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Topic Reading-Vol.2141-2/20/2018

Dear MEL Topic Readers,
Five myths about loneliness
Do you feel lonely sometimes, often, or always? Loneliness is feeling of disconnection, or an unhappy feeling as a result of being without the companionship of others. Being alone is a state of being apart from another or others, in other words, solitary. So, you may feel lonely when you aren’t alone. For example, you may feel disconnected even when you are talking you’re your family or friends.
Interestingly, you may sometimes want to be alone, but you don’t want to feel lonely. When you feel lonely, you probably want to be understood by or connected with others. Then, you may try to find a way to search a new relationship or try to improve the existing ones. It sounds like feeling hungry, doesn’t it? When you’re hungry, you enjoy the food better. Meanwhile, if you are always hungry, you will most likely be mentally stressed and physically weakened. That’s when feeling lonely causes problems.
Interested in learning more about loneliness?
Enjoy reading and learning what loneliness is about and does to you.


Topic Reading-Vol.2140-2/19/2018

Dear MEL Topic Readers,
Seeing double: School with 44 sets of twins in one year sets world records
44 pairs of twins in the sophomore class of 1,000 students? Yes, there are in a high school near Chicago. Even though multiple births are getting more common these days, that sounds quite a log of twins, doesn’t it? Yes. It in fact set two the Guinness World Records, for most twins and most multiples in a single academic class.
Is it confusing to have so many lookalikes in the same class? Not really. Of the 44 pairs and one triplet, only three pairs are identical twins.
Advancing average age of mothers and the use of fertility drugs seem to be creating more multiples these days. Over 90 percent of multiple births are twins. There are two types of twins, identical and fraternal ones. The former is created when one fertilized egg splits and develops two babies who share the same genetic information. The latter is developed from two eggs that are fertilized by two sperm, just like ordinary sisters or brothers. Those twins are siblings born just at the same time. Approximately two in three sets of twins are fraternal,  and they can be either the same or different sex.
Parents of this high school are asked whether they want their twins to be in the same class or not. Teachers may be more confused than their fellow students since they need to keep the record of their students by the family names.
Enjoy reading and learning what the situation is like in this crowded-with-multiples school.


Topic Reading-Vol.2139-2/18/2018

Dear MEL Topic Readers,
Bill & Melinda Gates: Why we give our money away
Just a reminder. Bill Gates founded Microsoft in 1975, the world third most valued company based in Seattle, Washington. When he turned 31, he became the youngest billionaire in the world, and eight years later, the wealthiest person in 1995 with a fortune of nearly $13 billion. He stepped down the CEO role of the successful company in 2000 to dedicate his time and wealth to philanthropical work with his wife, Melinda. The couple devoted their time and wealth, donating nearly $3 billion in cash and 700 million Microsoft shares to charitable causes. They also inspired other ultra-riches to donate more than half of their wealth to charitable causes in their lifetime. Those who took part in the move were Warren Buffet, a legendary investor, Mark Zuckerberg of Facebook, Richard Branson of the Virgin Group, and Elon Musk of Tesla and Space X’s only to name a few.
The couple has committed to most of their wealth to the foundation to help stop preventable deaths and also to remove other barriers to health and education, such as fighting Alzheimer’s disease, providing resources to women in developing countries, and promoting health initiatives around the world, including the effort to eliminate polio disease.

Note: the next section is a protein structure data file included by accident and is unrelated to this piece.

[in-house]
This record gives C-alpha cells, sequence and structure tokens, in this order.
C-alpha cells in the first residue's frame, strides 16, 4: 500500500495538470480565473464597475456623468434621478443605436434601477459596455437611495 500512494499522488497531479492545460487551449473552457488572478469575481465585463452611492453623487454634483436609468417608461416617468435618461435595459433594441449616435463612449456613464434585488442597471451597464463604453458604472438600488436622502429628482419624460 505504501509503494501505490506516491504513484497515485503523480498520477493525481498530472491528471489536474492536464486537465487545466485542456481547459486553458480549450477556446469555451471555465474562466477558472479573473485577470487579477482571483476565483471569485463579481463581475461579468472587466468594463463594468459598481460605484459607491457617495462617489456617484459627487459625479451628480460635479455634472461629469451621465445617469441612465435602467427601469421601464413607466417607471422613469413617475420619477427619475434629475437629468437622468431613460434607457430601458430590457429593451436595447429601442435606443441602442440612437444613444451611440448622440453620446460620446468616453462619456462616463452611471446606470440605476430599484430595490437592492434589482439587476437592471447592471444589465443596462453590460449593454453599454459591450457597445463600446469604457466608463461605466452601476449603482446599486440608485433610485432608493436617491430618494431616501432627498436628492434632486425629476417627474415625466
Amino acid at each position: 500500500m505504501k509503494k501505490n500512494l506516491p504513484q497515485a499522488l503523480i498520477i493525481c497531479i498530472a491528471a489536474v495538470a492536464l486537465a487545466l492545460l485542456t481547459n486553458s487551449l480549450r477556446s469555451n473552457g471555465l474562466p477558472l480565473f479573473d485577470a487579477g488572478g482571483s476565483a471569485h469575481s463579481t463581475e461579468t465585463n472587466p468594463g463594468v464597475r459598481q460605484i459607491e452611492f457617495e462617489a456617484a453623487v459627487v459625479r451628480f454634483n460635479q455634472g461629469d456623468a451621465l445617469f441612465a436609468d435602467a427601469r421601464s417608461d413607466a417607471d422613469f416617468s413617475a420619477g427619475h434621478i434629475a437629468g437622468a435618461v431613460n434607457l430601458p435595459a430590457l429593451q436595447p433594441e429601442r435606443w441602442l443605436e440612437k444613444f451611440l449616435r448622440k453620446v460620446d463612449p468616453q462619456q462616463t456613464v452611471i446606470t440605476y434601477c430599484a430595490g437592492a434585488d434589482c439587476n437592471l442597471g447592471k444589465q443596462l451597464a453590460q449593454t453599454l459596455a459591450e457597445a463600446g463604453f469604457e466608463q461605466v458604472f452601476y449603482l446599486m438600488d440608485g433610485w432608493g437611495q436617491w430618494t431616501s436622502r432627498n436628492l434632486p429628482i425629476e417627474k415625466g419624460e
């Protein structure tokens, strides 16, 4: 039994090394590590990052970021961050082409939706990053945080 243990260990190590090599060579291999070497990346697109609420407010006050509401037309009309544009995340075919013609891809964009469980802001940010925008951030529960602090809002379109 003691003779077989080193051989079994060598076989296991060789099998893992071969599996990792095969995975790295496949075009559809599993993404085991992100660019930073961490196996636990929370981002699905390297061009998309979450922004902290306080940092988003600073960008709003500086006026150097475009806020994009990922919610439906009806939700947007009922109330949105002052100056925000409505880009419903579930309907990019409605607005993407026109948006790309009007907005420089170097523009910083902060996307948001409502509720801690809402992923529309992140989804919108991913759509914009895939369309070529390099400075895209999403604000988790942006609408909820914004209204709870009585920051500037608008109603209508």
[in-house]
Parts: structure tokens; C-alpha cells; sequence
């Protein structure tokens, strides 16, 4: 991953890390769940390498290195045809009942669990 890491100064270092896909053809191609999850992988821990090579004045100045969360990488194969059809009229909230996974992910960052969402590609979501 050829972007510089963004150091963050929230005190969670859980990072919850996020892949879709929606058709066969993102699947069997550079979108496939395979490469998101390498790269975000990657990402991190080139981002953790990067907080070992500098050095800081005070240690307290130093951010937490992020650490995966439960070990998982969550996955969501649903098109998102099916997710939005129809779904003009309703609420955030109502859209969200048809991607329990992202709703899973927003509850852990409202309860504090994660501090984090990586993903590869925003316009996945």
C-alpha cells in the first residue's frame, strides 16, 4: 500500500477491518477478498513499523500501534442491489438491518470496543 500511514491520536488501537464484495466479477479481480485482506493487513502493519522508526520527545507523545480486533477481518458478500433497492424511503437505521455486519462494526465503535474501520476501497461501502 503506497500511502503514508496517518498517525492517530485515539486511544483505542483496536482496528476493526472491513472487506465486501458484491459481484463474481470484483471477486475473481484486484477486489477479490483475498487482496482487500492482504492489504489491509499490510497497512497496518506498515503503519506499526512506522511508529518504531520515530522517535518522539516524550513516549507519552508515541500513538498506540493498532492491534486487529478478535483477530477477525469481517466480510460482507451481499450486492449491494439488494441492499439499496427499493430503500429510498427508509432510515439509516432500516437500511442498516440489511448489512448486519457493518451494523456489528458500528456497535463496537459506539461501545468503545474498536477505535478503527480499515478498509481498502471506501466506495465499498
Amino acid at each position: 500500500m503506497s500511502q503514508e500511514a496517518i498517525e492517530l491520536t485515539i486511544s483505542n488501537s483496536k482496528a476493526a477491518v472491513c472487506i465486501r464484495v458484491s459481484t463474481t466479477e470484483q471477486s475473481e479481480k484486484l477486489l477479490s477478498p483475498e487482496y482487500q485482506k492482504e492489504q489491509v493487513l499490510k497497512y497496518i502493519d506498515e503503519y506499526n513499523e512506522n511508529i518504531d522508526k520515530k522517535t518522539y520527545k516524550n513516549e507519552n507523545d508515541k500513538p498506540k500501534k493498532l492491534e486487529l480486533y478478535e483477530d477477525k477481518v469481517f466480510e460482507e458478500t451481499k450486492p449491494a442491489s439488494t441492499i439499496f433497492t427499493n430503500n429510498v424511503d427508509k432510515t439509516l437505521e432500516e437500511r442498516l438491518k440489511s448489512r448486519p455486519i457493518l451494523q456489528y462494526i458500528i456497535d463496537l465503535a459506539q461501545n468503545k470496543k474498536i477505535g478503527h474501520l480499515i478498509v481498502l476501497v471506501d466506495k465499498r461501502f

Now you know what he and his wife did and have done. Interested to learn more?
Enjoy reading the article and watch the video why they committed themselves and their wealth to the philanthropical causes.


Topic Reading-Vol.2138-2/17/2018

Dear MEL Topic Readers,
How Americans preserved British English
How did British people in Shakespeare’s time speak English? Like any other language, people in those days spoke English differently from modern times. Then, do modern-day British maintain the traditional way of speaking English more than those on the other side of the ocean?
Most languages change or evolve as time goes on, especially when people hear voices through radios and TVs and also when they travel and move from place to place more often. So modern British English sounds quite different from the one their great ancestors spoke. But interestingly, some of the pronunciation believed to have been used in old times is still heard in some places of America. Linguists think old language could have been kept unchanged in isolated places where interactions with outside world are rare. In other words, preserved.
It’s noteworthy that it was the 16th century when the English Bible, Elizabeth I’s letter and Shakespeare’s works were first printed in England. In those days, the spelling of English wasn’t that standardized but rather reflected how the words would have been pronounced. It is also thought that nobles, including the queen and the kings, didn’t seem to have spoken like present-day posh English.
Enjoy reading and learning how a language could have changed and kept.


Topic Reading-Vol.2137-2/16/2018

Dear MEL Topic Readers,
The country running out of space for its millionaires
Monaco is a sovereign city-state on the French Riviera in Western Europe. It is one of three surviving principalities along with Liechtenstein and Andorra. You might have heard or seen the world-famous car racing Monaco Grand Prix, a Formula One motor race held on the Circuit de Monaco, which is regarded as one of the most prestigious car races in the world.
The principality is the second smallest state after Vatican city, with just over two square kilometers. It is populated with 37,000 residents, which makes it the most densely populated state in the world. (Macao has higher population density, but it is an autonomous region, not a state.
What is remarkable about this popular Mediterranean city-state is the wealth of its residents. In fact, over 30% of the population are millionaires, the highest number per capita in the world. Accordingly, house prices in Monaco are staggeringly high, around $100,000 per just square meter.